Year elected to Husky Hall of Fame: 1992
Member of the track and field team from 1963-65. In 1963, Shinnick jumped 27-4 at the Modesto Relays, a world record distance were it not for the fact that the wind gauge was left unattended and a valid wind reading was not taken. The mark was retroactively recognized as an American Record in 2003 and remains the Washington record. Track and Field News ranked Shinnick in its U.S. Top-10 for the long jump five times during the 1960s.
At the same Modesto Relays meet, fellow Husky Brian Sternberg also broke the World and American Records in the pole vault, the first time in history that two undergraduates broke World Records just minutes apart. Shinnick beat Olympic Champion Ralph Boston in that long jump competition and was named Outstanding Athlete of the meet when five other World Records were broken.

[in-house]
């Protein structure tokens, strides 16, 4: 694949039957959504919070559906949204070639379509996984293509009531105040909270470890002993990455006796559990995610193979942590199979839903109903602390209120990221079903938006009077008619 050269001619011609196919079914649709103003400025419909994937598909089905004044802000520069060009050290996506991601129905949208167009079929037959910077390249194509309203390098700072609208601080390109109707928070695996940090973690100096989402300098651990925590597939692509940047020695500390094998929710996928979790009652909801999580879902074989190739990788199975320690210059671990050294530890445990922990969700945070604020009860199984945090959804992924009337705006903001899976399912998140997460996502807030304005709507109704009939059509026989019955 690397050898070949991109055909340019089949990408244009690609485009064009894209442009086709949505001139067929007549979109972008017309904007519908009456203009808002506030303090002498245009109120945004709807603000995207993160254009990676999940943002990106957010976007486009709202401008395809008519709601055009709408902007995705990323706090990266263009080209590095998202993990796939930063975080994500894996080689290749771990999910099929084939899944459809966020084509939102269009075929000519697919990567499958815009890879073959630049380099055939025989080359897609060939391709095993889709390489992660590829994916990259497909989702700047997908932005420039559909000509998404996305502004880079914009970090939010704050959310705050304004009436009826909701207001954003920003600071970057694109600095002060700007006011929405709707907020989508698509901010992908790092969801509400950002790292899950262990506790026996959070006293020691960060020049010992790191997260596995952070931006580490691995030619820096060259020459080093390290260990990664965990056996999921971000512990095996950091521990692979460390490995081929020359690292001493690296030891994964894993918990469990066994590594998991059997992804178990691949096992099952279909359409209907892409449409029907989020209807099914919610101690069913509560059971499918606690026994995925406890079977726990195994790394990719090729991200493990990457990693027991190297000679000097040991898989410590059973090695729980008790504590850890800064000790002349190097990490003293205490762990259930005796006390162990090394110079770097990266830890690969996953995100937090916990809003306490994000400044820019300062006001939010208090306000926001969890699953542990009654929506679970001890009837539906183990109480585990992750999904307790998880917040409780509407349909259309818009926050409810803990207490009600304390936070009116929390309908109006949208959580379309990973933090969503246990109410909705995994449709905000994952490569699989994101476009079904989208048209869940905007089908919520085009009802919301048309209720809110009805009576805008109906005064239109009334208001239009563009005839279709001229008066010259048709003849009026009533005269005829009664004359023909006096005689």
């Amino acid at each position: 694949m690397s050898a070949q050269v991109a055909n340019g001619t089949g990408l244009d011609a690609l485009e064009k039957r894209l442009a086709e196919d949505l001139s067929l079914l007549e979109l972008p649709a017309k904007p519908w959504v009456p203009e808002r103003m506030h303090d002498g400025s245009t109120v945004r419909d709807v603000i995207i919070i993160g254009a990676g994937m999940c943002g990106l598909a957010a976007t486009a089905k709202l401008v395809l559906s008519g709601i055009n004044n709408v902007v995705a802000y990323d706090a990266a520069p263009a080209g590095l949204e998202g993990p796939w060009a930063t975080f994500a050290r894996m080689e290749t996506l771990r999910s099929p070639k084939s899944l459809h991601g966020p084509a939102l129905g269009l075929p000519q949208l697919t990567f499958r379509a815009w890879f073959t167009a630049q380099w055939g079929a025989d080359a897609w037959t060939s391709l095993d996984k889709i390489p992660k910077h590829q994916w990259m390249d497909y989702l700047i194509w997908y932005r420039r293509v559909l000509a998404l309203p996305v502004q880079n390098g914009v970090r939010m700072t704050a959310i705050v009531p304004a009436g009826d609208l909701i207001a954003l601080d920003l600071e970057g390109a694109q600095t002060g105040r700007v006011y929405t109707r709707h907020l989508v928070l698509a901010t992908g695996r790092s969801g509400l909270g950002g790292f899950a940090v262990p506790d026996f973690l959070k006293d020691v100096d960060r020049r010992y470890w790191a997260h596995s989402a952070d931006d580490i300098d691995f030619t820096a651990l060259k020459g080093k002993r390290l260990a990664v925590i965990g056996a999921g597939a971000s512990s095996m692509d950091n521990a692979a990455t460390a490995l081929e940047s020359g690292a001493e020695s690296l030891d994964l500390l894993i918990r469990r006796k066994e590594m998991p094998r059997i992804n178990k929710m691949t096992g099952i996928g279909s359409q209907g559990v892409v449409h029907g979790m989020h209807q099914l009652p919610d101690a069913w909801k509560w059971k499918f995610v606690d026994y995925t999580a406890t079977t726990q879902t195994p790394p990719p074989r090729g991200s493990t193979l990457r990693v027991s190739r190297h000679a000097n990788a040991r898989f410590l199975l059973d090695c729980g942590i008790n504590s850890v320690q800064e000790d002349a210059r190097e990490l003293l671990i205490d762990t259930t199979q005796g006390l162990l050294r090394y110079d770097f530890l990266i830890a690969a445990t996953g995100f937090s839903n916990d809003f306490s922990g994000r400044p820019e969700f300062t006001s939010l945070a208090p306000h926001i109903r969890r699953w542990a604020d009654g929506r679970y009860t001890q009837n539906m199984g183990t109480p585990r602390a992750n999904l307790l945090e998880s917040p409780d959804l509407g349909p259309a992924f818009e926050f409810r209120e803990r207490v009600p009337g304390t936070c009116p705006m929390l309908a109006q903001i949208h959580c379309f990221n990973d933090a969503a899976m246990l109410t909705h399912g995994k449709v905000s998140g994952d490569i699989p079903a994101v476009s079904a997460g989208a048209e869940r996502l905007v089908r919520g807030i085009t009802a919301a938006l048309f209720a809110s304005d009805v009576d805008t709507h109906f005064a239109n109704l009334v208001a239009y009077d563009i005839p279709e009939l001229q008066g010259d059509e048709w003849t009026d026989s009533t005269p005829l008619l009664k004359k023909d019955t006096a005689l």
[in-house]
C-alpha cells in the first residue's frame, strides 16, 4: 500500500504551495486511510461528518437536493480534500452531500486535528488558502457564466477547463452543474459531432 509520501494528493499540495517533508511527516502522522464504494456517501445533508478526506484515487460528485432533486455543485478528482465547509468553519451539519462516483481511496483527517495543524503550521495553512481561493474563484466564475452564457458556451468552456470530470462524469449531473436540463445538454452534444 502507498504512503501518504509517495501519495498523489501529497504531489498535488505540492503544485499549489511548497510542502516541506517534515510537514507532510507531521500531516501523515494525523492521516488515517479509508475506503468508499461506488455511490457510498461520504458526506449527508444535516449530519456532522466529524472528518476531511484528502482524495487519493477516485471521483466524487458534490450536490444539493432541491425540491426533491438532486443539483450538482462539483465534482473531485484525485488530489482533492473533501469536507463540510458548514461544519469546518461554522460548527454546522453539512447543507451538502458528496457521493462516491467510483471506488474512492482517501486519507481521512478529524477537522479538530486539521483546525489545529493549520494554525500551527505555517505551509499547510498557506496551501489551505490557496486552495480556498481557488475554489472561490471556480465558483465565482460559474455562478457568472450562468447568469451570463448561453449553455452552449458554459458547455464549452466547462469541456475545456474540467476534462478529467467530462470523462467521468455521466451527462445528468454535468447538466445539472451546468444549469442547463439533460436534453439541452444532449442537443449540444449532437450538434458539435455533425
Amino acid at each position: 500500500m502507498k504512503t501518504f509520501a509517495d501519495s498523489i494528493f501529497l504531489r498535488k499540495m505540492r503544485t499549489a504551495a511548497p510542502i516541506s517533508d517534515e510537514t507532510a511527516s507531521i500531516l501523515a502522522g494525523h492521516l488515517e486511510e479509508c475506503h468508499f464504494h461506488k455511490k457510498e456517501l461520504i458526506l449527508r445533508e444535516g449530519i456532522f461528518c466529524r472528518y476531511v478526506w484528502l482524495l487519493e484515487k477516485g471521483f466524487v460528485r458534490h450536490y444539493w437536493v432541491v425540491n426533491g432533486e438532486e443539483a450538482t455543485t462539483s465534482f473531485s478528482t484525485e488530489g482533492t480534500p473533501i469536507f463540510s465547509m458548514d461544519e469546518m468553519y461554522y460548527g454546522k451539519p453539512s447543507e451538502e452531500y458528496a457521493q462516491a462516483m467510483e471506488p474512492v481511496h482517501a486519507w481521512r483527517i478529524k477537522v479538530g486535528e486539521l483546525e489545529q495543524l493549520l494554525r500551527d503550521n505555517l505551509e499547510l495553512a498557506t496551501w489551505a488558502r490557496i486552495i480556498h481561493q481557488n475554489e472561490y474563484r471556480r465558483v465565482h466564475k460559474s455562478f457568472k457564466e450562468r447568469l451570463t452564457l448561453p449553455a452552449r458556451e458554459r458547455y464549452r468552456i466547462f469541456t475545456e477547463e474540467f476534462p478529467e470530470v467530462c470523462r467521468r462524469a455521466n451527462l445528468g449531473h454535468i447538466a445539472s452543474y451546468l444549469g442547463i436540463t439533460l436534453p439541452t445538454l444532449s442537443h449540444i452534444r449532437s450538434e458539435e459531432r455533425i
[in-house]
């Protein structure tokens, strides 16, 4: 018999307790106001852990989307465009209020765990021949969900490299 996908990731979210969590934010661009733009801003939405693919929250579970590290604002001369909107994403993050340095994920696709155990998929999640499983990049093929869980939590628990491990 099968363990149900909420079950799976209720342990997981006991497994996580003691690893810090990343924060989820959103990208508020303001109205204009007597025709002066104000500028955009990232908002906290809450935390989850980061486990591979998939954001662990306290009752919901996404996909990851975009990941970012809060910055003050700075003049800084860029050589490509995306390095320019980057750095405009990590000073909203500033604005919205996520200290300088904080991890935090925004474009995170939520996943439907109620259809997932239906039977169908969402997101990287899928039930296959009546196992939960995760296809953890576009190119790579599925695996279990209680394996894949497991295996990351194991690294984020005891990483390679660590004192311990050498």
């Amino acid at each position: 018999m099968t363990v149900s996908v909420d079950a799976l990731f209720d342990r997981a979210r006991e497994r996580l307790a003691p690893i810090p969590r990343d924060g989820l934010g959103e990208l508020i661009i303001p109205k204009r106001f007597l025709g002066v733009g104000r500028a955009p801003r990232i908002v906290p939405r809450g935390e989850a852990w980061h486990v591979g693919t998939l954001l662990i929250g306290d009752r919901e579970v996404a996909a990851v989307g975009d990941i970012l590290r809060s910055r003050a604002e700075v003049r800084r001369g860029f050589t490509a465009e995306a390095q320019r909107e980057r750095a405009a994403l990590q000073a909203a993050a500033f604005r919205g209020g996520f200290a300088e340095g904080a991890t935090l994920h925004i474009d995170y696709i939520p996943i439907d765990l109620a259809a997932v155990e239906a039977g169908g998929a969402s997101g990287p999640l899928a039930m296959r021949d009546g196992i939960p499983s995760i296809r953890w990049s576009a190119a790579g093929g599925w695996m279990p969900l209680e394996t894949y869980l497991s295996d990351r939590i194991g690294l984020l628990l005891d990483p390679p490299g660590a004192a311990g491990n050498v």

Shinnick would place sixth in the long jump at the 1963 NCAA Championships and third in 1964. He then represented the U.S. in the 1964 Olympic Games, finishing 22nd in the long jump qualifying rounds, while also running a leg on the 4x100m relay . In 1968, Shinnick was fourth at the U.S. Olympic Trials and traveled to Mexico City as an alternate on Team USA. He had the second-best jump in the world in 1968 of 26-9 1/2.
He also raised the UW school record in the high jump to 6-feet, 11-inches in 1965, and made the national team in the decathlon in 1967, and was captain of Team USA at the 1969 Pan Conference Championships in Tokyo.
Shinnick received a BA in Economics and MPA in Internal Affairs in 1967 and PhD from UC Berkeley in 1975.